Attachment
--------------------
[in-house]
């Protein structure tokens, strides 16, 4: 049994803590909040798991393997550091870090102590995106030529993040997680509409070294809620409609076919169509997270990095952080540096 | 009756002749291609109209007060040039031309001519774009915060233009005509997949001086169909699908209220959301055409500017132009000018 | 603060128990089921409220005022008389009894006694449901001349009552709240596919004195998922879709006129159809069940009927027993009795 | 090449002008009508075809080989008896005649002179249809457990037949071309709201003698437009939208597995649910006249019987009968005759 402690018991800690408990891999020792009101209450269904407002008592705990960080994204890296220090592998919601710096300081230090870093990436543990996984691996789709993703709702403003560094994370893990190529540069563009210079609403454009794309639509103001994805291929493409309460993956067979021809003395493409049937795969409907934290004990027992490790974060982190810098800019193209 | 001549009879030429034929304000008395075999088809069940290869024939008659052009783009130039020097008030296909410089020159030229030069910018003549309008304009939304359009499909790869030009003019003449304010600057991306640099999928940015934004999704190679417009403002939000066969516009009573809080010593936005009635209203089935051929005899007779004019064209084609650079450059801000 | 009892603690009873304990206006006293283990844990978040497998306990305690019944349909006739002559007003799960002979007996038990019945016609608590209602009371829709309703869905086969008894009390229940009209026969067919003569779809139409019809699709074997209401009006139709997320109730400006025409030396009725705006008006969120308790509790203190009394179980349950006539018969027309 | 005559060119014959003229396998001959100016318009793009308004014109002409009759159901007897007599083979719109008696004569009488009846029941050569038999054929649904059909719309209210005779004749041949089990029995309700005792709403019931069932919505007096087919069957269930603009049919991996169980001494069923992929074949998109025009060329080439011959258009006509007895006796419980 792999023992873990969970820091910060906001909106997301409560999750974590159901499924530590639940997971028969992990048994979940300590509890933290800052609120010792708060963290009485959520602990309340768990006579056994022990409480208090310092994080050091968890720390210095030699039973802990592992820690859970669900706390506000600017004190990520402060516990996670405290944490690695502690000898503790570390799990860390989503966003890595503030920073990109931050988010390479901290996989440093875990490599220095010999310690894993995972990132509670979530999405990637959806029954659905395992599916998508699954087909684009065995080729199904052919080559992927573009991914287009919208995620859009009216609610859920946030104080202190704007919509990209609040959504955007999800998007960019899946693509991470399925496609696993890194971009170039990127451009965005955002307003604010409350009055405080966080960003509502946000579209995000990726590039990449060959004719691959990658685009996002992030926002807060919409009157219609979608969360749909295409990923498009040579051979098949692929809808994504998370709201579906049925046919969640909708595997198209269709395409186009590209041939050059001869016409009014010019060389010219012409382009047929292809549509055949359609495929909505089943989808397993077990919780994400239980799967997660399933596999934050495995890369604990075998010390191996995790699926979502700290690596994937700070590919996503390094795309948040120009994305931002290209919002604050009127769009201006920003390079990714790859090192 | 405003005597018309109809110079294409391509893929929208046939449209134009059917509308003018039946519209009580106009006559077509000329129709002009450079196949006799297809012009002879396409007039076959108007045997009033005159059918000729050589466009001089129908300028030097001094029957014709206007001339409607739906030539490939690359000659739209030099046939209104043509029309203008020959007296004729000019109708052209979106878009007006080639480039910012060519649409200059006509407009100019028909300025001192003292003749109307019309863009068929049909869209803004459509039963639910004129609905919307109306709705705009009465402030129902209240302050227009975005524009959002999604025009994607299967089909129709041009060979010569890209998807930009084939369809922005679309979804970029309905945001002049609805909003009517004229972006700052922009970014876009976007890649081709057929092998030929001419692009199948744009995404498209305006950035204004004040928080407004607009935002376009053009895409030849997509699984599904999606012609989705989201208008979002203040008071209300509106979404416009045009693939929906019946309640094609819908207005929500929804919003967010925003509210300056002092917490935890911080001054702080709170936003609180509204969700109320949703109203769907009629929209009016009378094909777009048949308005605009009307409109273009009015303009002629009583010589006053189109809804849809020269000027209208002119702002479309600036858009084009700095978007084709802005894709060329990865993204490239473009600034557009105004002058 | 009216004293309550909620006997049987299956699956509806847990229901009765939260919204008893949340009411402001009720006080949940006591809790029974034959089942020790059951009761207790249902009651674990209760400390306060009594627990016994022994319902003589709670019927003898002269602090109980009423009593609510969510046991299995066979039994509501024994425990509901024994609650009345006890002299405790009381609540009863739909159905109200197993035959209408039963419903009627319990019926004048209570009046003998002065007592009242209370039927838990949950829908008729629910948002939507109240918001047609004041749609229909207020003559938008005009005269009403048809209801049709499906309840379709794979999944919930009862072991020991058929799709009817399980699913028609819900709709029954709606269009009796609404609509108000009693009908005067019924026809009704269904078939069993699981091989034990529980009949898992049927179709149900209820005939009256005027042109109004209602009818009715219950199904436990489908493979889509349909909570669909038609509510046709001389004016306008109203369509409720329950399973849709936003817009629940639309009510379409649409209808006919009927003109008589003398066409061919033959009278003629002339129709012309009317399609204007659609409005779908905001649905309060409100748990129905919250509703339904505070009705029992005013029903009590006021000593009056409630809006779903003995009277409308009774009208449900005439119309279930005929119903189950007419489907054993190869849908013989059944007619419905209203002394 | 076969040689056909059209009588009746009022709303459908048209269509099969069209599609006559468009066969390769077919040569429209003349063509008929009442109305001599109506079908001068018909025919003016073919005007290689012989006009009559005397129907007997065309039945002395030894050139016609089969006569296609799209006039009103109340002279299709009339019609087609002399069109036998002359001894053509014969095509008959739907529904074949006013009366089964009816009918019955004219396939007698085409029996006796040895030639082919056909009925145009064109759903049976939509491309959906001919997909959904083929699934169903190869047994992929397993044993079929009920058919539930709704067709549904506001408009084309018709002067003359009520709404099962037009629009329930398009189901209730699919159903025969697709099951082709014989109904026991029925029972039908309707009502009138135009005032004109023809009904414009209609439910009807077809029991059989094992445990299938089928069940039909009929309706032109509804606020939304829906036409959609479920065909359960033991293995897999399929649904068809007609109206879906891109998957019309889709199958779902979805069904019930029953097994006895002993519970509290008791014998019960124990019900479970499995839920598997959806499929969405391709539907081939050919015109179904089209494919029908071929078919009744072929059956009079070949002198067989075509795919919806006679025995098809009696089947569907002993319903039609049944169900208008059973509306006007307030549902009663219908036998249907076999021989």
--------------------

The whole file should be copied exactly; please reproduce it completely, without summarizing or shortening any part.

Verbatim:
[in-house]
């Protein structure tokens, strides 16, 4: 049994803590909040798991393997550091870090102590995106030529993040997680509409070294809620409609076919169509997270990095952080540096 | 009756002749291609109209007060040039031309001519774009915060233009005509997949001086169909699908209220959301055409500017132009000018 | 603060128990089921409220005022008389009894006694449901001349009552709240596919004195998922879709006129159809069940009927027993009795 | 090449002008009508075809080989008896005649002179249809457990037949071309709201003698437009939208597995649910006249019987009968005759 402690018991800690408990891999020792009101209450269904407002008592705990960080994204890296220090592998919601710096300081230090870093990436543990996984691996789709993703709702403003560094994370893990190529540069563009210079609403454009794309639509103001994805291929493409309460993956067979021809003395493409049937795969409907934290004990027992490790974060982190810098800019193209 | 001549009879030429034929304000008395075999088809069940290869024939008659052009783009130039020097008030296909410089020159030229030069910018003549309008304009939304359009499909790869030009003019003449304010600057991306640099999928940015934004999704190679417009403002939000066969516009009573809080010593936005009635209203089935051929005899007779004019064209084609650079450059801000 | 009892603690009873304990206006006293283990844990978040497998306990305690019944349909006739002559007003799960002979007996038990019945016609608590209602009371829709309703869905086969008894009390229940009209026969067919003569779809139409019809699709074997209401009006139709997320109730400006025409030396009725705006008006969120308790509790203190009394179980349950006539018969027309 | 005559060119014959003229396998001959100016318009793009308004014109002409009759159901007897007599083979719109008696004569009488009846029941050569038999054929649904059909719309209210005779004749041949089990029995309700005792709403019931069932919505007096087919069957269930603009049919991996169980001494069923992929074949998109025009060329080439011959258009006509007895006796419980 792999023992873990969970820091910060906001909106997301409560999750974590159901499924530590639940997971028969992990048994979940300590509890933290800052609120010792708060963290009485959520602990309340768990006579056994022990409480208090310092994080050091968890720390210095030699039973802990592992820690859970669900706390506000600017004190990520402060516990996670405290944490690695502690000898503790570390799990860390989503966003890595503030920073990109931050988010390479901290996989440093875990490599220095010999310690894993995972990132509670979530999405990637959806029954659905395992599916998508699954087909684009065995080729199904052919080559992927573009991914287009919208995620859009009216609610859920946030104080202190704007919509990209609040959504955007999800998007960019899946693509991470399925496609696993890194971009170039990127451009965005955002307003604010409350009055405080966080960003509502946000579209995000990726590039990449060959004719691959990658685009996002992030926002807060919409009157219609979608969360749909295409990923498009040579051979098949692929809808994504998370709201579906049925046919969640909708595997198209269709395409186009590209041939050059001869016409009014010019060389010219012409382009047929292809549509055949359609495929909505089943989808397993077990919780994400239980799967997660399933596999934050495995890369604990075998010390191996995790699926979502700290690596994937700070590919996503390094795309948040120009994305931002290209919002604050009127769009201006920003390079990714790859090192 | 405003005597018309109809110079294409391509893929929208046939449209134009059917509308003018039946519209009580106009006559077509000329129709002009450079196949006799297809012009002879396409007039076959108007045997009033005159059918000729050589466009001089129908300028030097001094029957014709206007001339409607739906030539490939690359000659739209030099046939209104043509029309203008020959007296004729000019109708052209979106878009007006080639480039910012060519649409200059006509407009100019028909300025001192003292003749109307019309863009068929049909869209803004459509039963639910004129609905919307109306709705705009009465402030129902209240302050227009975005524009959002999604025009994607299967089909129709041009060979010569890209998807930009084939369809922005679309979804970029309905945001002049609805909003009517004229972006700052922009970014876009976007890649081709057929092998030929001419692009199948744009995404498209305006950035204004004040928080407004607009935002376009053009895409030849997509699984599904999606012609989705989201208008979002203040008071209300509106979404416009045009693939929906019946309640094609819908207005929500929804919003967010925003509210300056002092917490935890911080001054702080709170936003609180509204969700109320949703109203769907009629929209009016009378094909777009048949308005605009009307409109273009009015303009002629009583010589006053189109809804849809020269000027209208002119702002479309600036858009084009700095978007084709802005894709060329990865993204490239473009600034557009105004002058 | 009216004293309550909620006997049987299956699956509806847990229901009765939260919204008893949340009411402001009720006080949940006591809790029974034959089942020790059951009761207790249902009651674990209760400390306060009594627990016994022994319902003589709670019927003898002269602090109980009423009593609510969510046991299995066979039994509501024994425990509901024994609650009345006890002299405790009381609540009863739909159905109200197993035959209408039963419903009627319990019926004048209570009046003998002065007592009242209370039927838990949950829908008729629910948002939507109240918001047609004041749609229909207020003559938008005009005269009403048809209801049709499906309840379709794979999944919930009862072991020991058929799709009817399980699913028609819900709709029954709606269009009796609404609509108000009693009908005067019924026809009704269904078939069993699981091989034990529980009949898992049927179709149900209820005939009256005027042109109004209602009818009715219950199904436990489908493979889509349909909570669909038609509510046709001389004016306008109203369509409720329950399973849709936003817009629940639309009510379409649409209808006919009927003109008589003398066409061919033959009278003629002339129709012309009317399609204007659609409005779908905001649905309060409100748990129905919250509703339904505070009705029992005013029903009590006021000593009056409630809006779903003995009277409308009774009208449900005439119309279930005929119903189950007419489907054993190869849908013989059944007619419905209203002394 | 076969040689056909059209009588009746009022709303459908048209269509099969069209599609006559468009066969390769077919040569429209003349063509008929009442109305001599109506079908001068018909025919003016073919005007290689012989006009009559005397129907007997065309039945002395030894050139016609089969006569296609799209006039009103109340002279299709009339019609087609002399069109036998002359001894053509014969095509008959739907529904074949006013009366089964009816009918019955004219396939007698085409029996006796040895030639082919056909009925145009064109759903049976939509491309959906001919997909959904083929699934169903190869047994992929397993044993079929009920058919539930709704067709549904506001408009084309018709002067003359009520709404099962037009629009329930398009189901209730699919159903025969697709099951082709014989109904026991029925029972039908309707009502009138135009005032004109023809009904414009209609439910009807077809029991059989094992445990299938089928069940039909009929309706032109509804606020939304829906036409959609479920065909359960033991293995897999399929649904068809007609109206879906891109998957019309889709199958779902979805069904019930029953097994006895002993519970509290008791014998019960124990019900479970499995839920598997959806499929969405391709539907081939050919015109179904089209494919029908071929078919009744072929059956009079070949002198067989075509795919919806006679025995098809009696089947569907002993319903039609049944169900208008059973509306006007307030549902009663219908036998249907076999021989």